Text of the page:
He quickly landed a job as window dresser for a Parisian boutique. Shortly afterwards, he started creating clothes for the stores and, in the late Sixties, spent a number of years as a freelance designer, living between Notting Hill and a houseboat in Amsterdam. By 1973, he was back in Paris, designing for a label called Cafe de Paris. In 1974, he launched his own Thierry Mugler label to immediate success. His first collections were picked up by Browns in London, as well as the American department stores Neimann Marcus and Saks.

While the rest of the fashion world was still on a hippy trip, Mugler's clothes sculpted the body - the sexuality was overt and there was more than a touch of the military. "I have always tried to sublimate the body and to make people dream," he asserts. His style prefigured Eighties' power dressing, leading the way for a generation of designers, including Jean Paul Gaultier and Azzedine Alaia. In 1984, he produced the first super-show, which was attended by over 6,000 spectators. Even today, Mugler supervises all aspects of the music, set, lighting and choreography for his catwalk presentations.

At his last couture show in July, Hollywood legend Cyd Charisse sashayed down the runway in a dazzling sequinned number and Jerry Hall and her daughter, Elizabeth Scarlett, donned matching fake-fur outfits. It is difficult to imagine who would want to wear his outrageous creations (Mugler cites Ivana Trump and the wealthy socialite Mouna Ayoub as clients), but they are certainly entertaining. "He takes real pleasure in designing," asserts Francois Baudot from French Elle, who is also the author of a book on Mugler. "I think he is one of the few designers who really has fun."

But reactions to Mugler's fashion have not always been so light-hearted. Feminists have branded him a misogynist, who turns women into sex objects. Others have accused him of adhering to a Fascist aesthetic. "I want my models to be bigger, stronger and taller than common mortals," he once said. "I need superwomen and supermen." His photos show a predilection for monumental statuary and a world in which human forms are dwarfed by buildings or elements of nature. And Mugler does nothing to dispel any links with Fascist art. Instead, he cites Hitler's filmmaker, Leni Riefenstahl, as one of his "heroes in real life". For him, she is simply "a true artist ... who brought an enormous contribution to the development of cinematographic technique."

Whatever the prevailing trend in fashion, Mugler has retained his own vision. "All the top designers fling themselves at every fashion magazine in existence to see what is going on elsewhere and to spot trends," says Francois Baudot. "Thierry doesn't look at them. He is in his own world and his obsessions are always the same."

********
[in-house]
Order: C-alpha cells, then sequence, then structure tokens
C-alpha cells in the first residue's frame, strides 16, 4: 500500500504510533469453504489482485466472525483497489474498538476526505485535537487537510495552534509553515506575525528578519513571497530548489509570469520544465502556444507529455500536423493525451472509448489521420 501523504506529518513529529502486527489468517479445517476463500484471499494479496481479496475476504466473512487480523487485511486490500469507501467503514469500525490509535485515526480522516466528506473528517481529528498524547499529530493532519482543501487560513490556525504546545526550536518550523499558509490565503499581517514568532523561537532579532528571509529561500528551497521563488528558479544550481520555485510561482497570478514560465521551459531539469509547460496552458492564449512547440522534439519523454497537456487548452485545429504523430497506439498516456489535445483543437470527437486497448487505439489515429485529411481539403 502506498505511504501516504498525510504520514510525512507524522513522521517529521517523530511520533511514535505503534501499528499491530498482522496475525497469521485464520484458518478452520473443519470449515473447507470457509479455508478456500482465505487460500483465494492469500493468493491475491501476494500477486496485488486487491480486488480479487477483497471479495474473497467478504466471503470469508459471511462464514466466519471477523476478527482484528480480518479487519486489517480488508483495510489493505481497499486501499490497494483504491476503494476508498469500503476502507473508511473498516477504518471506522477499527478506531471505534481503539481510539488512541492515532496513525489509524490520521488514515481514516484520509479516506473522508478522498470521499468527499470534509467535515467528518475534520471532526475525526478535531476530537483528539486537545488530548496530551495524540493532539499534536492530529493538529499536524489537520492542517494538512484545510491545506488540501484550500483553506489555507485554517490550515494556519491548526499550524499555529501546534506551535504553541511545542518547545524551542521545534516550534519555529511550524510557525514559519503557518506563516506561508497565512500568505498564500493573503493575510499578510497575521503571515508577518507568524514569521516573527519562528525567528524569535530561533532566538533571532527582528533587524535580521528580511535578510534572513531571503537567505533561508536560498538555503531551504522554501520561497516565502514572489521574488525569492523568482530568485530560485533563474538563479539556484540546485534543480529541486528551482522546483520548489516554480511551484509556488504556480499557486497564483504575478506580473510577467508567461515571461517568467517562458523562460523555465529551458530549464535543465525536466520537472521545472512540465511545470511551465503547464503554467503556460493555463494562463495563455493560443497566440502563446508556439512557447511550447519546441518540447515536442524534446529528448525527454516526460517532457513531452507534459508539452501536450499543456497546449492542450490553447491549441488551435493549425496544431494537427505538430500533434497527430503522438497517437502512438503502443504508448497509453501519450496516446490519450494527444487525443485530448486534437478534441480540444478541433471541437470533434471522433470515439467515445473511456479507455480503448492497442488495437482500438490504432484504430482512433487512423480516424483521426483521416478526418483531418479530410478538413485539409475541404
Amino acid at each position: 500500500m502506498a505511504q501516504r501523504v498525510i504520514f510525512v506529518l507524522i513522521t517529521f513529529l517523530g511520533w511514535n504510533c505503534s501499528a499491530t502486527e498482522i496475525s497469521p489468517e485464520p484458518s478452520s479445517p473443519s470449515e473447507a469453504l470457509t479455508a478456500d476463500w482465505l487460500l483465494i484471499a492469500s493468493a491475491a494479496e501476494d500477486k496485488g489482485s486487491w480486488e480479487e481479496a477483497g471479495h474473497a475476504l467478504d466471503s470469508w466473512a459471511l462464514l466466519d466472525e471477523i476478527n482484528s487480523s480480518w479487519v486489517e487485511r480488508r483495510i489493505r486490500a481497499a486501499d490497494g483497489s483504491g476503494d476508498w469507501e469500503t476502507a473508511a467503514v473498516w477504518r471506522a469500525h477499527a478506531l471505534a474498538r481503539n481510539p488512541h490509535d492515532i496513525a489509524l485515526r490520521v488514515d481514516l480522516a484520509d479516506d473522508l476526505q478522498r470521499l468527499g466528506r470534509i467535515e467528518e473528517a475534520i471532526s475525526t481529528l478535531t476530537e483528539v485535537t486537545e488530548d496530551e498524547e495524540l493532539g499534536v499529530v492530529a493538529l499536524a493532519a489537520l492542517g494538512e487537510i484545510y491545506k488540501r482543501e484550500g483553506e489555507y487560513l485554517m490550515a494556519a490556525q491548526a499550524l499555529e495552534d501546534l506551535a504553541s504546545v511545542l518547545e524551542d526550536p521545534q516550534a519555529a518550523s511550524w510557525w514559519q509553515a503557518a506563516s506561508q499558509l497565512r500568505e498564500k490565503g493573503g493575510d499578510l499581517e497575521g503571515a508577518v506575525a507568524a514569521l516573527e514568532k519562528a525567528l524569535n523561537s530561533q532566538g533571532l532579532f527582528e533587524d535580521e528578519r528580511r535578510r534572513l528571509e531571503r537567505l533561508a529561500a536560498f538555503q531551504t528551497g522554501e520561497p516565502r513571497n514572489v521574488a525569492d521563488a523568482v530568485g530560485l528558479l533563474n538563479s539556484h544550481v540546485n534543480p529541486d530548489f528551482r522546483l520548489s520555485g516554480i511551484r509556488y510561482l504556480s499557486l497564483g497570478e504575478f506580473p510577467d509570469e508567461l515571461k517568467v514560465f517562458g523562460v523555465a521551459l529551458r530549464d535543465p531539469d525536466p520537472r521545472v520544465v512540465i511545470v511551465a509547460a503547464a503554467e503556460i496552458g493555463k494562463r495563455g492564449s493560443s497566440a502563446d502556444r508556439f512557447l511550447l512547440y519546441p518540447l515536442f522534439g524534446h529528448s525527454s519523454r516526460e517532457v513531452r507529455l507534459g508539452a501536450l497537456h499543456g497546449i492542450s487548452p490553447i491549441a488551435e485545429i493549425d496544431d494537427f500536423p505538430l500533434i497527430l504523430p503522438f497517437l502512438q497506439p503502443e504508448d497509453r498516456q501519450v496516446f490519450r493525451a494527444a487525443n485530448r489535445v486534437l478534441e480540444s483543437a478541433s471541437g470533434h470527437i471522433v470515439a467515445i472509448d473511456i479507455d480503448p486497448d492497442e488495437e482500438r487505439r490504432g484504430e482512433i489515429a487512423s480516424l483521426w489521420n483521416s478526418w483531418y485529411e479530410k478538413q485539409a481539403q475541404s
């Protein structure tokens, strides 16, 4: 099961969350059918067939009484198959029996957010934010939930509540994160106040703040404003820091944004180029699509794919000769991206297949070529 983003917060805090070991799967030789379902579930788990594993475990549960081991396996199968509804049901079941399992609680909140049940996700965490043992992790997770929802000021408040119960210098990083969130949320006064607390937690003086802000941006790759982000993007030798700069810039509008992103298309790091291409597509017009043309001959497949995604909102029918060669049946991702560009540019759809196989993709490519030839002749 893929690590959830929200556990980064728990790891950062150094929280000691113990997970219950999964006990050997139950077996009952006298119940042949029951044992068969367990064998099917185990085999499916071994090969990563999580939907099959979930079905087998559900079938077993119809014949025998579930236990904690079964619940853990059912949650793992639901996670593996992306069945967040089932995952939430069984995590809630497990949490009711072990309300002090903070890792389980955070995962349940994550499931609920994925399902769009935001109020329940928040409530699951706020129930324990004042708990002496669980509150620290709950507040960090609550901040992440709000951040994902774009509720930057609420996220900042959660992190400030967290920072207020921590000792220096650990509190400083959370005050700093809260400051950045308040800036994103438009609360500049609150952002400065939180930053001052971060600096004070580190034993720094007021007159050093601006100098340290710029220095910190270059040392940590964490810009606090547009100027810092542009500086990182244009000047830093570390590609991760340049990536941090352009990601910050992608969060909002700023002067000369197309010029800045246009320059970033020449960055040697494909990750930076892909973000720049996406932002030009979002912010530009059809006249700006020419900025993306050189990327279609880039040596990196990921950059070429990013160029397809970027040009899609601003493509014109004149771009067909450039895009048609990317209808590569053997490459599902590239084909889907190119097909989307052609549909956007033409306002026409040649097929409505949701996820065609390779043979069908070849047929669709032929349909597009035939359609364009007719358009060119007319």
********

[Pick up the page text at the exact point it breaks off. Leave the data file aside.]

He certainly doesn't have much respect for today's young designers. When I mention the words "avant-garde," it triggers a stream of vitriol. His voice breaks as he asserts that models today are "ugly and hideous". He calls the designers themselves "pathetic", "dirty" and "pretentious", and declares that most fashion shows are "sinister". "It may be fashionable to show one's problems," he continues, "but for me, fashion is a service. It is supposed to improve people's lives and to help them. I am not trendy. I am not `in fashion'. I am simply a positive human being, who has a positive outlook on life."

At times, Mugler says the most ridiculous things. During our interview, he stresses a desire for pills to replace food. "I think it's really old-fashioned to eat and to chew three or four times a day," he says. "Hindu sages say that you should concentrate while eating. But, we don't have time anymore. Fast food is not quick enough for me. I would like super-fast food in the form of pills."

As it is, he is incredibly diet-conscious and does not eat red meat. His hobby - not surprisingly - is bodybuilding. In fact, he spends most of the day sleeping, or working out with his personal trainer, and often only starts work at 4pm. Though he may then stay at the office until 5am.

Caludec Deloffre, who edited Fashion Fetish Fantasy, has known Mugler for 30 years and says that he has adopted various persona during that time. "He really can change quite a lot," she says. "At the moment, he is in a tough-man mode, but, in actual fact, there is a lot of emotion and tenderness underneath."

Whatever the persona, however, Mugler always seems to go to extremes. "When he goes swimming, he'll swim for miles," declares Deloffre. "When he goes on trips, it's always to somewhere quite extreme - to an immense desert or to Greenland." He also regularly disappears without leaving his close business partners a means of contacting him. He now spends six months of the year in New York, and in Paris has a house near the Buttes Chaumont park. As he does not like furniture, it is practically empty.

In the past, Mugler has been compared to Peter Pan and when I ask him about the analogy, he seems thoroughly delighted. "Yes, I like that," he enthuses. "It's true that I had a period when I dressed like Peter Pan in tights and the same sort of shoes. I like his naivety, his ability to fly away and to be free".